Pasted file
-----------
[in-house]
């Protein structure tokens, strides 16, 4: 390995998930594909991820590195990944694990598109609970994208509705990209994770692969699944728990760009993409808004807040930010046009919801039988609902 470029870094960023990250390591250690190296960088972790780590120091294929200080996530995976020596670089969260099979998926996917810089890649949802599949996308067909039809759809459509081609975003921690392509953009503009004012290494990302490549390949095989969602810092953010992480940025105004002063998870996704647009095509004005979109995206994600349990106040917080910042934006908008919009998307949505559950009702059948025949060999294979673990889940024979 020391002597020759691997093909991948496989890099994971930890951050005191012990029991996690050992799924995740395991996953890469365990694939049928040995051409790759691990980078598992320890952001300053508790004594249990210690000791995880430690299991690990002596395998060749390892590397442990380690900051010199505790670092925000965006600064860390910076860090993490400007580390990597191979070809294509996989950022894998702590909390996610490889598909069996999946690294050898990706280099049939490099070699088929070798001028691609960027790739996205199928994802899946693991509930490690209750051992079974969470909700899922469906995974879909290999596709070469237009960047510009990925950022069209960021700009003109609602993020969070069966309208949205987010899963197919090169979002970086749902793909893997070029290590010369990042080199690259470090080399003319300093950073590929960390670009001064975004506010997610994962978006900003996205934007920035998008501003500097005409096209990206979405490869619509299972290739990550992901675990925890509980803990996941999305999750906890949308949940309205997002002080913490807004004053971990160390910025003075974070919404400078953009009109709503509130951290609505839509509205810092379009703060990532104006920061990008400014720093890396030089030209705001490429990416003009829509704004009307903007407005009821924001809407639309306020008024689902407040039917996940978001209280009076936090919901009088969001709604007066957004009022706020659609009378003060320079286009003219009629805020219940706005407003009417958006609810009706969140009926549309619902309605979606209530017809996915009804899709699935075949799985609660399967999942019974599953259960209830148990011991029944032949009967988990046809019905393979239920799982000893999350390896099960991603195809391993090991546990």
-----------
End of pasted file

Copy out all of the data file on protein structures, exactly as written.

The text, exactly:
[in-house]
């Protein structure tokens, strides 16, 4: 390995998930594909991820590195990944694990598109609970994208509705990209994770692969699944728990760009993409808004807040930010046009919801039988609902 470029870094960023990250390591250690190296960088972790780590120091294929200080996530995976020596670089969260099979998926996917810089890649949802599949996308067909039809759809459509081609975003921690392509953009503009004012290494990302490549390949095989969602810092953010992480940025105004002063998870996704647009095509004005979109995206994600349990106040917080910042934006908008919009998307949505559950009702059948025949060999294979673990889940024979 020391002597020759691997093909991948496989890099994971930890951050005191012990029991996690050992799924995740395991996953890469365990694939049928040995051409790759691990980078598992320890952001300053508790004594249990210690000791995880430690299991690990002596395998060749390892590397442990380690900051010199505790670092925000965006600064860390910076860090993490400007580390990597191979070809294509996989950022894998702590909390996610490889598909069996999946690294050898990706280099049939490099070699088929070798001028691609960027790739996205199928994802899946693991509930490690209750051992079974969470909700899922469906995974879909290999596709070469237009960047510009990925950022069209960021700009003109609602993020969070069966309208949205987010899963197919090169979002970086749902793909893997070029290590010369990042080199690259470090080399003319300093950073590929960390670009001064975004506010997610994962978006900003996205934007920035998008501003500097005409096209990206979405490869619509299972290739990550992901675990925890509980803990996941999305999750906890949308949940309205997002002080913490807004004053971990160390910025003075974070919404400078953009009109709503509130951290609505839509509205810092379009703060990532104006920061990008400014720093890396030089030209705001490429990416003009829509704004009307903007407005009821924001809407639309306020008024689902407040039917996940978001209280009076936090919901009088969001709604007066957004009022706020659609009378003060320079286009003219009629805020219940706005407003009417958006609810009706969140009926549309619902309605979606209530017809996915009804899709699935075949799985609660399967999942019974599953259960209830148990011991029944032949009967988990046809019905393979239920799982000893999350390896099960991603195809391993090991546990």